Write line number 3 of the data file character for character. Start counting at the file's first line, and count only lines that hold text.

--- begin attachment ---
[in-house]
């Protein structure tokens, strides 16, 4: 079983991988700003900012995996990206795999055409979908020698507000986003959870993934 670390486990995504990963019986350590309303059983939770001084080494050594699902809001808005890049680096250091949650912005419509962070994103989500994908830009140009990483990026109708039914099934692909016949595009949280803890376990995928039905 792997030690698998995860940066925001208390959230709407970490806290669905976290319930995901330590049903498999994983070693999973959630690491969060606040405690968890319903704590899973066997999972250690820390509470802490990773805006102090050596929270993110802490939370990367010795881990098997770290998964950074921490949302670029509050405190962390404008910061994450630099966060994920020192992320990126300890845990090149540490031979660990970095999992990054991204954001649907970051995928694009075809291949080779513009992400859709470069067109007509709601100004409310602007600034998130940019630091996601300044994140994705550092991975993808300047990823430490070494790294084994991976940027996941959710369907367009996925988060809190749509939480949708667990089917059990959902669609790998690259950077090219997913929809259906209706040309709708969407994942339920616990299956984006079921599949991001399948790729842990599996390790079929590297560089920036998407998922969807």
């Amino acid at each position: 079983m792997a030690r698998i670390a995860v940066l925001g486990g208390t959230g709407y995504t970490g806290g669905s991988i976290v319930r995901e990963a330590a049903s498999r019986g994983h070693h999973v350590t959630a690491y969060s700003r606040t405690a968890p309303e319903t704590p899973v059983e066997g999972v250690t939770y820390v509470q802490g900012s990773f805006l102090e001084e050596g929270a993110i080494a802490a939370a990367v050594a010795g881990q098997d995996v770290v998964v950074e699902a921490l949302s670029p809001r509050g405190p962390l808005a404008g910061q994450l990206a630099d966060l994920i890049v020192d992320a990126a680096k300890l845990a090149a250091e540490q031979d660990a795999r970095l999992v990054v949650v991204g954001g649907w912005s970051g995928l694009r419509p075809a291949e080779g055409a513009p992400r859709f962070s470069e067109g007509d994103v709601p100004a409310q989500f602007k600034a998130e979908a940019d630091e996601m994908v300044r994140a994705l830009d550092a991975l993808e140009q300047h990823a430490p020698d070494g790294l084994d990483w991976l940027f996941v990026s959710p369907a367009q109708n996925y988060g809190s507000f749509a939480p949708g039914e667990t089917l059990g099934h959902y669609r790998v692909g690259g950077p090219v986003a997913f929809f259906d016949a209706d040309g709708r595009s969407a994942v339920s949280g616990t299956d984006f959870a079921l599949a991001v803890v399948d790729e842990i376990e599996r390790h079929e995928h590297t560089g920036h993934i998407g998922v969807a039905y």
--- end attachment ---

């Amino acid at each position: 079983m792997a030690r698998i670390a995860v940066l925001g486990g208390t959230g709407y995504t970490g806290g669905s991988i976290v319930r995901e990963a330590a049903s498999r019986g994983h070693h999973v350590t959630a690491y969060s700003r606040t405690a968890p309303e319903t704590p899973v059983e066997g999972v250690t939770y820390v509470q802490g900012s990773f805006l102090e001084e050596g929270a993110i080494a802490a939370a990367v050594a010795g881990q098997d995996v770290v998964v950074e699902a921490l949302s670029p809001r509050g405190p962390l808005a404008g910061q994450l990206a630099d966060l994920i890049v020192d992320a990126a680096k300890l845990a090149a250091e540490q031979d660990a795999r970095l999992v990054v949650v991204g954001g649907w912005s970051g995928l694009r419509p075809a291949e080779g055409a513009p992400r859709f962070s470069e067109g007509d994103v709601p100004a409310q989500f602007k600034a998130e979908a940019d630091e996601m994908v300044r994140a994705l830009d550092a991975l993808e140009q300047h990823a430490p020698d070494g790294l084994d990483w991976l940027f996941v990026s959710p369907a367009q109708n996925y988060g809190s507000f749509a939480p949708g039914e667990t089917l059990g099934h959902y669609r790998v692909g690259g950077p090219v986003a997913f929809f259906d016949a209706d040309g709708r595009s969407a994942v339920s949280g616990t299956d984006f959870a079921l599949a991001v803890v399948d790729e842990i376990e599996r390790h079929e995928h590297t560089g920036h993934i998407g998922v969807a039905y």